Metal case (set by BZ_METAL=1): once the $k$ and energypoints are summed over and the deviation from charge neutrality is determined, the code will attempt to find the potential shift that fixes charge neutrality.
It finds the Fermi level in one of two ways:

Using a Pade approximant, lmgf interpolates the diagonal elements of G. The interpolation is used to evaluate the GF on the starting elliptical contour shifted rigidly by a constant, and the shift is iterated until the chargeneutrality condition is satisfied. At this stage, there are two possibilities:
1. repeat the integration of $G$ over $k$ and the energy contour with the constant shift added to the potential.
2. Assume that the Padeapproximant to the diagonal $G$ is a sufficiently good estimate for the actual $G$.
If the potential shift is larger than a userspecifed tolerance (see padtol in GF_GFOPTS below), option 1 is taken and the Pade shift reevaluated. A new Pade estimate is made for the potential shift requiring charge neutrality, and it is tested once against the userspecified tolerance.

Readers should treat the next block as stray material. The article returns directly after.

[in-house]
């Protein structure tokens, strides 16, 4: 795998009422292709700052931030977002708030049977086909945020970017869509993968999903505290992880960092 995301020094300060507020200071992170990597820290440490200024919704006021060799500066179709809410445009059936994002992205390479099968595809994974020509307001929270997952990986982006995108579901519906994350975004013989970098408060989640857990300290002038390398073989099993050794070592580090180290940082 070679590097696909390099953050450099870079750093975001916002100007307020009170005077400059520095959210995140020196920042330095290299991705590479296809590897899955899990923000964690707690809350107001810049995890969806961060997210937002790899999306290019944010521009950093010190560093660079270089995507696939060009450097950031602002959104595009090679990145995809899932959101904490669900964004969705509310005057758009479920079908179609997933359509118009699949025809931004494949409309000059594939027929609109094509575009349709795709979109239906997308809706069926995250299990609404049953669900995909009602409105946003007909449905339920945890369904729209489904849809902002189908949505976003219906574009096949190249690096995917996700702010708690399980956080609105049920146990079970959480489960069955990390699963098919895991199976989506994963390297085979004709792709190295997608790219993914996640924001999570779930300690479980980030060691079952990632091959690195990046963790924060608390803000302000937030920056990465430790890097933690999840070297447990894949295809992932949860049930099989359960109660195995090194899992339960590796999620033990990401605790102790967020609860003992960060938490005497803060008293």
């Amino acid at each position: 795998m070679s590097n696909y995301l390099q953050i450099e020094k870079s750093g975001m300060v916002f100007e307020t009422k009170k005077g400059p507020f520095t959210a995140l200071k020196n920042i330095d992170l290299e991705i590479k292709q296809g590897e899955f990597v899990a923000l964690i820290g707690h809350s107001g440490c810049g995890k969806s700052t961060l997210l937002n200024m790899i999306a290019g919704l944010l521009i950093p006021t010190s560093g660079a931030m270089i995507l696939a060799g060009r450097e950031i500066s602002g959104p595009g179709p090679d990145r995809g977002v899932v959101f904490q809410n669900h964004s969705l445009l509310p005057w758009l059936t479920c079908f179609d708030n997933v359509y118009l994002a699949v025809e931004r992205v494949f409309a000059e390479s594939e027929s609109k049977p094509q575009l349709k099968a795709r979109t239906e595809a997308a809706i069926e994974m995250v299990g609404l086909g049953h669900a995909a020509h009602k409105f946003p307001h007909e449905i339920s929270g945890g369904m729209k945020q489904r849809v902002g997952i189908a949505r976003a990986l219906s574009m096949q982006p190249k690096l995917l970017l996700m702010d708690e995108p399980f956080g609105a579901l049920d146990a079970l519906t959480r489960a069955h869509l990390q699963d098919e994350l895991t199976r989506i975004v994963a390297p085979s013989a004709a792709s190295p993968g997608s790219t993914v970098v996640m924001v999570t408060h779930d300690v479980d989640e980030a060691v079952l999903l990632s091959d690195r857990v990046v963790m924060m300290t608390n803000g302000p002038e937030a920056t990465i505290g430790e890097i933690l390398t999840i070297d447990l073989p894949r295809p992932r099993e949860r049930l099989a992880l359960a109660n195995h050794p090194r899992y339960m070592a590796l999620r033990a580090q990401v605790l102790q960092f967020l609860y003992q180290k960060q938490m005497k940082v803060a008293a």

When the shift falls below the tolerance, option 2 is taken and lmgf proceeds to the next step. The user is advised to monitor these shifts and the deviation from charge neutrality.

The charge is integrated in a contour near the real axis subsequent to the elliptical contour. In this mode, the determination of the potential shift is accomplished by continuing the integration contour on the real axis starting from the originally estimated Fermi level. A trapezoidal rule is used (or Simpson’s rule using a Pade approximate for the midpoint), and new energy points are computed and integrals accumulated until charge neutrality is found. There is no iterative scheme as with the Pade approximation. This option tends to be a little less accurate than the Pade, but somewhat more stable as it is less susceptible to interpolation errors.
One last comment about the METAL case: by default the program will save the potential shift to use in the next iteration. You can suppress this save (see frzvc below), which again can be less accurate, but more stable. In particular, if you are working with an insulator where stability can be an issue (determination of the Fermi level is somewhat ill conditioned), a stable procedure is to use this option together with second energy integration scheme described above (the integration contour on the real axis).